On February 9, 1969, the “Queen of the Skies” made her first flight, and début in the world of transportation. The iconic Boeing 747 (aka “Jumbo Jet”), entered service on January 22, 1970, on Pan Am’s New York–London route, and has been around almost as long as I have; and it is expected there will still be examples flying in 20 years time. My own memories of the Jumbo date back to when the South African Airways pavilion at the Rand Easter Show had a full scale mock-up of the interior of the aircraft. We were in awe of the rows and rows of seats, and could only dream of flying in one.
My first flight in a Jumbo was on board a Boeing 747-SP from Johannesburg to Seychelles in 1989, and it was chartered Luxair branded aircraft and not a regular commercial flight.
My next flights were with KLM and they were from Johannesburg to Schipol and back and they happened in 2000 and 2001. The return trip was on board a “Kombi” version and the image below I took on my way back to South Africa, but this is not the aircraft I flew in. This is a 747-206B.
In 2008 I flew long haul to Hong Kong with Cathay Pacific, and this is probably my favourite airline. The image below is of our aircraft on the leg from South Africa, but unfortunately I am unable to identify her. Our return flight was at night so I did not get any images of the aircraft. However, I seem to think these were 747-400’s and they were very comfortable (or as comfortable as you can get in economy).
My next flights also happened in 2008 and that was a return to the UK, travelling with Virgin Atlantic. I do not have pics of the onward flight, but we flew back on 747-4Q8 G-VBIG “Tinker Belle”.
I also managed to watch this lady landing while waiting for a connection at Heathrow. I think she is a 747-400 but cannot be sure.
Strangely enough I have not flown on an SAA Jumbo, although the images below are of the two 747’s preserved at the SAA Museum at Rand Airport that I visited in 2009.
Lebombo is the first Jumbo that SAA operated and she was delivered on 22 October 1971, and was in service for 31 years, 11 months, 14 Days. She landed at Rand Airport on Friday 5 March 2004 and it was a very close landing given that Rand Airport is not as large as the international airports that she was used to. I was fortunate enough to have a tour of her at the museum, although the cockpit and upper deck was out of bounds.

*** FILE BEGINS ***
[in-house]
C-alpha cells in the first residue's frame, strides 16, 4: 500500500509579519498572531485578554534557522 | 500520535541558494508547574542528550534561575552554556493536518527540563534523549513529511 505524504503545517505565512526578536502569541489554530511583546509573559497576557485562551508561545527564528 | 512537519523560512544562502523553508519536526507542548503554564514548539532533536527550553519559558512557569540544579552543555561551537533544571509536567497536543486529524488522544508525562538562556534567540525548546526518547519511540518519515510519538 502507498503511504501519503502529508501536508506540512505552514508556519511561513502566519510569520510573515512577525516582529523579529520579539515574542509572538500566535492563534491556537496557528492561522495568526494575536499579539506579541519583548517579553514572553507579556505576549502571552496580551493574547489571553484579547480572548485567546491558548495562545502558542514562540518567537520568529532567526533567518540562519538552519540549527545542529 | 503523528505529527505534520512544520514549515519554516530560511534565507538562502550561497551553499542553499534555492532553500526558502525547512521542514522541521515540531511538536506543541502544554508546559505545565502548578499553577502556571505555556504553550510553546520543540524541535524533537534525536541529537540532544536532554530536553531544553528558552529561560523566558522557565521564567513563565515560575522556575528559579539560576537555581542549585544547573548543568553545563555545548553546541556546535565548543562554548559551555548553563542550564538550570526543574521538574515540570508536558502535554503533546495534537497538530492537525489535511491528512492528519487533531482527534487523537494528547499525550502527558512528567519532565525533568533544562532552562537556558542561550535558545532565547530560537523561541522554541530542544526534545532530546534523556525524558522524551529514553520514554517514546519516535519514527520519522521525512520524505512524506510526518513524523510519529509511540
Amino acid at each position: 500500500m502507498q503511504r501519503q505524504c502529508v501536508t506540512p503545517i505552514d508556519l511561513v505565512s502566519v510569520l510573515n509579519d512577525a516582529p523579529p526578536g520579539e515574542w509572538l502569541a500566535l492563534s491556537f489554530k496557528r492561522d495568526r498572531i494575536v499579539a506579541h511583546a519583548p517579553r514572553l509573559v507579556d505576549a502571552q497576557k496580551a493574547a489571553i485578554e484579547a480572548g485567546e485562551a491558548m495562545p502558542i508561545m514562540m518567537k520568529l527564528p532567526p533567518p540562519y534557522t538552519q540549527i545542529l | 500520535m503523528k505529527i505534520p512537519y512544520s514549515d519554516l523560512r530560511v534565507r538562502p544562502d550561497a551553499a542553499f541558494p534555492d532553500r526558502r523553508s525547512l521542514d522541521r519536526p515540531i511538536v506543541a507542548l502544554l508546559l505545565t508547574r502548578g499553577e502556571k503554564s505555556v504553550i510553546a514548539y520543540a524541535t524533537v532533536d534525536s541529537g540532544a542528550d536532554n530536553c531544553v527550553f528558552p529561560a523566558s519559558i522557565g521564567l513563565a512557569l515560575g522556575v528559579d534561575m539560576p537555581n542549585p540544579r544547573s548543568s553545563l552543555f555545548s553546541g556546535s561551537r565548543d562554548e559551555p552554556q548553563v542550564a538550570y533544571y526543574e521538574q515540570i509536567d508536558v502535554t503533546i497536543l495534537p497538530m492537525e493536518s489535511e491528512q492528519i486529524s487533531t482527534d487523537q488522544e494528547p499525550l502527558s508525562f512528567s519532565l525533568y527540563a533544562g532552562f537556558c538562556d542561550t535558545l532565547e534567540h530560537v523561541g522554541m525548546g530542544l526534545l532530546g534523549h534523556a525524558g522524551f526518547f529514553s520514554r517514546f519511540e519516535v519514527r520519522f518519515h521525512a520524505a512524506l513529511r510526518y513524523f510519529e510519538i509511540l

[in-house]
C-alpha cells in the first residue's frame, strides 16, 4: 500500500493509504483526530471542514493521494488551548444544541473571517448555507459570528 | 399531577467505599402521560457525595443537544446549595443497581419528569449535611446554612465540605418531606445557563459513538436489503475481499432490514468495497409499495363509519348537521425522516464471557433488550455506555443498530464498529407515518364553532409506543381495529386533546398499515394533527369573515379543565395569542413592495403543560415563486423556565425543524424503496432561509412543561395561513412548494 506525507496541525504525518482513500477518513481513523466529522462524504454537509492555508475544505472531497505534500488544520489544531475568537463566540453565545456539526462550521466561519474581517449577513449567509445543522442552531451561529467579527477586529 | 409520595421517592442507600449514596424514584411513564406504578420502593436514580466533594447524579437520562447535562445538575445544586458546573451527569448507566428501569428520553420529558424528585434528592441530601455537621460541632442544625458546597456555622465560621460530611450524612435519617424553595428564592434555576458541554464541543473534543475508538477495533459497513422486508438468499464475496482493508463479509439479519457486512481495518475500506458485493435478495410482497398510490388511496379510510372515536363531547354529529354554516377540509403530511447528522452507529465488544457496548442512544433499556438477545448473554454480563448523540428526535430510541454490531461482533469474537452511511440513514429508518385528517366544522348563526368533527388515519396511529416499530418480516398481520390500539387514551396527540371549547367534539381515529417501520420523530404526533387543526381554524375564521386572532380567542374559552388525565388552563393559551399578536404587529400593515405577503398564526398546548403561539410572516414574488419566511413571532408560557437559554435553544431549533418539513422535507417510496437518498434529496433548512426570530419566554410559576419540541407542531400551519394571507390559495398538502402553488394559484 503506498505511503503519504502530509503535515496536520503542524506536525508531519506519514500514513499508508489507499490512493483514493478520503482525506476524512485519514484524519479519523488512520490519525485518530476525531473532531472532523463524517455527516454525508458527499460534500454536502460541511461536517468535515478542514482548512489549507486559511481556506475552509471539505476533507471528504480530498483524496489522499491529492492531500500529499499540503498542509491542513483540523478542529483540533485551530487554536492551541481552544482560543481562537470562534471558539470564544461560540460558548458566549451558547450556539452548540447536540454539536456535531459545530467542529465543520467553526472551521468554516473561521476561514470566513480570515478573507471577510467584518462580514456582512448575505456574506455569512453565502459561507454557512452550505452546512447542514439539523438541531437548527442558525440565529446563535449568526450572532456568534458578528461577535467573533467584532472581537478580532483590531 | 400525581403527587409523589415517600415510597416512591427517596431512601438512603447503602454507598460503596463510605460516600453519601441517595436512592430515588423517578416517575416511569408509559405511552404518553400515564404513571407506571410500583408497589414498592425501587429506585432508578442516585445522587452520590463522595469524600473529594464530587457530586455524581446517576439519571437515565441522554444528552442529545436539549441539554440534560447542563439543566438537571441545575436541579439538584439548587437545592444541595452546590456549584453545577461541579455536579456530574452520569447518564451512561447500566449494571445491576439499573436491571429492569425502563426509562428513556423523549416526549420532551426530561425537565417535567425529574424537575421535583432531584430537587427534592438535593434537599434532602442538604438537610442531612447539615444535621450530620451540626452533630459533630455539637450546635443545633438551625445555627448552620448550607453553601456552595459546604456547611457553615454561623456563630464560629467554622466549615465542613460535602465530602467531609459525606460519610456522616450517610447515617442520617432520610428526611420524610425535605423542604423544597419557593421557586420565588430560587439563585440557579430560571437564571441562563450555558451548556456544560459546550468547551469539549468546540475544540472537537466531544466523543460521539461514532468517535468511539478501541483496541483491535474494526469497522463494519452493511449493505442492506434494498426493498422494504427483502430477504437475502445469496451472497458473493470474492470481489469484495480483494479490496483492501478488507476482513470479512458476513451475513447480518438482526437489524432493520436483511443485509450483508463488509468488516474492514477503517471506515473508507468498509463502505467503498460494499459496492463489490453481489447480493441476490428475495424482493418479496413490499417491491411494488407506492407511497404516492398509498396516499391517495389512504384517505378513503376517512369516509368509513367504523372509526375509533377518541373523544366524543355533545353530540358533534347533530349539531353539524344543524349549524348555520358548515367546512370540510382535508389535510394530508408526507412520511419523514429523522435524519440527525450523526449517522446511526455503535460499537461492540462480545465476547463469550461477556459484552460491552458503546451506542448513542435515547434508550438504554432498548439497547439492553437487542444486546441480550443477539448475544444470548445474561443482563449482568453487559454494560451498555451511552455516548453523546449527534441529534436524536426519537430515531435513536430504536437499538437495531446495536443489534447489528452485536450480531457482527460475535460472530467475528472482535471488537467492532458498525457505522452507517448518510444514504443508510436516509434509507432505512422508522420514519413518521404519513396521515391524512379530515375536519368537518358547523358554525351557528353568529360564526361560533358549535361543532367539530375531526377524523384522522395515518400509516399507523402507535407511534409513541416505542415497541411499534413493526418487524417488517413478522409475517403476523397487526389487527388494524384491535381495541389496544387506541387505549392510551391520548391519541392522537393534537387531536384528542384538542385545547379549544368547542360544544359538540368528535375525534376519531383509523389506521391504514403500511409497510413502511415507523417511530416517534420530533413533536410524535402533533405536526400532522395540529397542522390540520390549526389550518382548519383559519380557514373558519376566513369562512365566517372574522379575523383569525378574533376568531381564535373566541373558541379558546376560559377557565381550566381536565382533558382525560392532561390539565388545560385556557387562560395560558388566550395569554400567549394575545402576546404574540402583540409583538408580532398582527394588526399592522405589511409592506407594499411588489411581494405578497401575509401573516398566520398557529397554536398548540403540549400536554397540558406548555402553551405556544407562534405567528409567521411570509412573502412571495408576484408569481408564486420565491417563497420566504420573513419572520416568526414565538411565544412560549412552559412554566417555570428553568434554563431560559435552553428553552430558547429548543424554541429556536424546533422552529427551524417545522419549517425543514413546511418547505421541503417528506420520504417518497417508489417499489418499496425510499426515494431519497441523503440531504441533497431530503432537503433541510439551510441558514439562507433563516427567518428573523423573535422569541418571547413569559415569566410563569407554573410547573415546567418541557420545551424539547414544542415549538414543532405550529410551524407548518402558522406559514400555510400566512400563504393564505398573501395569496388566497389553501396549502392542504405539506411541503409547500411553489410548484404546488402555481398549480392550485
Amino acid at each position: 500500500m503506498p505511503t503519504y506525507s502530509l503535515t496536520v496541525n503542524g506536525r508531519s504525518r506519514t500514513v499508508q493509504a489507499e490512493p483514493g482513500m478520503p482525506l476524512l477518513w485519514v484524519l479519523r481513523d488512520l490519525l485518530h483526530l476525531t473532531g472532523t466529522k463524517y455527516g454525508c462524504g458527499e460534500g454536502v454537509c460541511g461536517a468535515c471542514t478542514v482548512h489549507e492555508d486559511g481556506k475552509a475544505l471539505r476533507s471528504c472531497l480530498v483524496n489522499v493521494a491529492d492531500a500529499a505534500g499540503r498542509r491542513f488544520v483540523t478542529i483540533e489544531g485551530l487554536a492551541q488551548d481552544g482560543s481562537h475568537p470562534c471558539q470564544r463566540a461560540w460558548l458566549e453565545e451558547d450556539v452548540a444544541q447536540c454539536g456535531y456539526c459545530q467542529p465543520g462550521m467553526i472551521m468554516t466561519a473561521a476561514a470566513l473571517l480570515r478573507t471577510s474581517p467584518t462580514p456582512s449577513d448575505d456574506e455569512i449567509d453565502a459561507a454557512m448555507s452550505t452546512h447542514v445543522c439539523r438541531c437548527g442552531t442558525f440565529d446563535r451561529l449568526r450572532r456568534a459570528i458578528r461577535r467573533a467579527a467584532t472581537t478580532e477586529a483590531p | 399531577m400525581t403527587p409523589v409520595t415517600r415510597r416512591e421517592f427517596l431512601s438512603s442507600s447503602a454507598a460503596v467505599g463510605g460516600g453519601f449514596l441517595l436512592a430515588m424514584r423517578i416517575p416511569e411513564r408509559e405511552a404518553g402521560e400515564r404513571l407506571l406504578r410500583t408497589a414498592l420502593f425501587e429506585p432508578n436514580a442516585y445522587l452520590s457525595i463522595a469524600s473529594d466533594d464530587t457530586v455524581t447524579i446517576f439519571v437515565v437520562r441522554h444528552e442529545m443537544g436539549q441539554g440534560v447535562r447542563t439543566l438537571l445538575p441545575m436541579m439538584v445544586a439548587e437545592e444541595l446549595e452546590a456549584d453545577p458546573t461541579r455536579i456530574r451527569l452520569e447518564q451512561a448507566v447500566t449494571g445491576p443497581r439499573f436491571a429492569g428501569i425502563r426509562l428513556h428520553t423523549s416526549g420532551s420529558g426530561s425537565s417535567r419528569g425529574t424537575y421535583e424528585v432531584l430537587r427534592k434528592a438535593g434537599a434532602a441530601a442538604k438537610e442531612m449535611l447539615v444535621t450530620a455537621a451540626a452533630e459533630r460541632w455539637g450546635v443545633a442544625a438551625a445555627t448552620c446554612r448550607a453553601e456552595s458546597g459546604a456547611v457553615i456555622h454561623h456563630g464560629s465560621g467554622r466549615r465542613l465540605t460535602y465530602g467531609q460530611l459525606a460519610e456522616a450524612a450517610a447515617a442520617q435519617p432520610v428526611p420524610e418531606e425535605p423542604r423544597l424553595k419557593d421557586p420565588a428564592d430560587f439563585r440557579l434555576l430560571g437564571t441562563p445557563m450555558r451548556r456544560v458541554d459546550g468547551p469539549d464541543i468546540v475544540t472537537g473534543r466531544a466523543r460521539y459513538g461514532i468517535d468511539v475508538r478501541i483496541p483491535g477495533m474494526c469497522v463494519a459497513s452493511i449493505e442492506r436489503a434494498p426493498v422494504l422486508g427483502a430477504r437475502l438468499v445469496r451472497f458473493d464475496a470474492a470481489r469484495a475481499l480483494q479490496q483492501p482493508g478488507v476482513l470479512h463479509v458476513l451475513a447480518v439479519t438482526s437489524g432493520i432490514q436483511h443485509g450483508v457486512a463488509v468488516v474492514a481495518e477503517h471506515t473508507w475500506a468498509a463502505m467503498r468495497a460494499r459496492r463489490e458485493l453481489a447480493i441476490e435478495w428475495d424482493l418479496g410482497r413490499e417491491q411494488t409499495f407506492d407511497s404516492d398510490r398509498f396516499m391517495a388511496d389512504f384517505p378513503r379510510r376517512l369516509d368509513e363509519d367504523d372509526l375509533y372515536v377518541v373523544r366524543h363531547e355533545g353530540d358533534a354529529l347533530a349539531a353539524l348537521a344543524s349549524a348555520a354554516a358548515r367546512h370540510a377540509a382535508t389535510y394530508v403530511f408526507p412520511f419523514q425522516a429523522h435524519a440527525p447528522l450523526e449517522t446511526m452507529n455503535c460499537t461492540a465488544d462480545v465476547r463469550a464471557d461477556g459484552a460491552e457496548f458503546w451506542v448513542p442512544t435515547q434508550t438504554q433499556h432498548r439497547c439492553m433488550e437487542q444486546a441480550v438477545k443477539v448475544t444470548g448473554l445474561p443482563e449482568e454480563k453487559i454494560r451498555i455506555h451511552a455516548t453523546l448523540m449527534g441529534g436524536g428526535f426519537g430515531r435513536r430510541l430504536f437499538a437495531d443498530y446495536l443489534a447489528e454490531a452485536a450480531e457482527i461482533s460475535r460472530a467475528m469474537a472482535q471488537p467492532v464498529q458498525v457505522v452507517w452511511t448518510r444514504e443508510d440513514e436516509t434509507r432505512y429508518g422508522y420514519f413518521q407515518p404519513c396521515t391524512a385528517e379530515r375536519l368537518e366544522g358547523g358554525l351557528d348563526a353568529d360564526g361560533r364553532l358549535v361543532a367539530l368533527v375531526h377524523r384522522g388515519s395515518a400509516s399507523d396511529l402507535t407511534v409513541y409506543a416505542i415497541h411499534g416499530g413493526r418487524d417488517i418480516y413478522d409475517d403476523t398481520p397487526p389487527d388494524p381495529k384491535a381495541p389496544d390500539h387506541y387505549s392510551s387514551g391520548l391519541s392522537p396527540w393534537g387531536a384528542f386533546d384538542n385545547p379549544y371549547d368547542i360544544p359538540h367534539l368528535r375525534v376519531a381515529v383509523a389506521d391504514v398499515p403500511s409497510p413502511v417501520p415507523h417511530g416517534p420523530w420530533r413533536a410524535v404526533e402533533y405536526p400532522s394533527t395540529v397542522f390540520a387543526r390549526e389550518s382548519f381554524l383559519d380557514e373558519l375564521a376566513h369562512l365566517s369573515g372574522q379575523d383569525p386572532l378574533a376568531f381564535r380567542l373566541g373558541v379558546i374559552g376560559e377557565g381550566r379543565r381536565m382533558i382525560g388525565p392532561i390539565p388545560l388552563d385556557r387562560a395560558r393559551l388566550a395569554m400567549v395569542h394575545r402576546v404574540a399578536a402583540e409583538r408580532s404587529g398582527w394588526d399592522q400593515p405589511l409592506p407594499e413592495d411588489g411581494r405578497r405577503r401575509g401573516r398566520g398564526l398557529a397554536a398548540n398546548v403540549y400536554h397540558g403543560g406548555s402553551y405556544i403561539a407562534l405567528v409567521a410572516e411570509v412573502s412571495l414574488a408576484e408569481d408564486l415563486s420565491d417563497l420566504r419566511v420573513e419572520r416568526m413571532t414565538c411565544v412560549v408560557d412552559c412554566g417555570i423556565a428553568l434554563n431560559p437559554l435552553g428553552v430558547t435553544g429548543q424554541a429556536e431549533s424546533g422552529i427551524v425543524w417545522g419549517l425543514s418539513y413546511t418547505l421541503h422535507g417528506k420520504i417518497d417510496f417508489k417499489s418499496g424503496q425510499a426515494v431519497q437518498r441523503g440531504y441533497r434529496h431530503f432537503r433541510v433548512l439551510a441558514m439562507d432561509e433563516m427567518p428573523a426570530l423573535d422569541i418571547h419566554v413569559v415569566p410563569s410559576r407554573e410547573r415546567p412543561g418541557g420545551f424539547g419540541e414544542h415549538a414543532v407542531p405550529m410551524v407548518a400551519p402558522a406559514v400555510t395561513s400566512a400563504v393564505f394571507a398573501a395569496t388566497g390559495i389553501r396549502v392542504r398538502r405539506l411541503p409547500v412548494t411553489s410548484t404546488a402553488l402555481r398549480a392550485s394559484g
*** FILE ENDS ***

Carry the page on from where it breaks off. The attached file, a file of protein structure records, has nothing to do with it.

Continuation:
The museum page on the aircraft and her service is well worth a visit (as is the real aircraft).
She was delivered on 11 June 1976 and made her last flight on 0 September 2006. Unfortunately she was not open at the time of my visit, but she does make an interesting comparison to her fleetmate.
It is hard to think that in a few years time we will only see Jumbo Jets in movies or in pictures, however, it could be that this aircraft could enter the realm of long lived classics like the DC3. I like to think that they will be with us for a long time, although realistically there are much more economical aircraft around. It is probably the most recognisable passenger jet to fly, and I do not know about others but I really enjoyed travelling in a Jumbo.
The London Science Museum has a sliced section of a Jumbo on display, although getting a decent image of it is very difficult.
When I saw it in 2017 I could not help but ask myself what happened to the mock-up that I saw as a child? it probably ended up as scrap somewhere.
The skies will not be the same without that familiar shape that we all took for granted, but the replacements are cleaner, more efficient and hopefully safer, but they all however seem to use toilets designed in 1920! I may dislike airports but enjoy flying and I am glad I was able to experience these before it is too late. I have flown on the A340-600 as well as the A380 and neither compare to my experiences with the good old Jumbo.
DRW © 2019, created 09/02/2019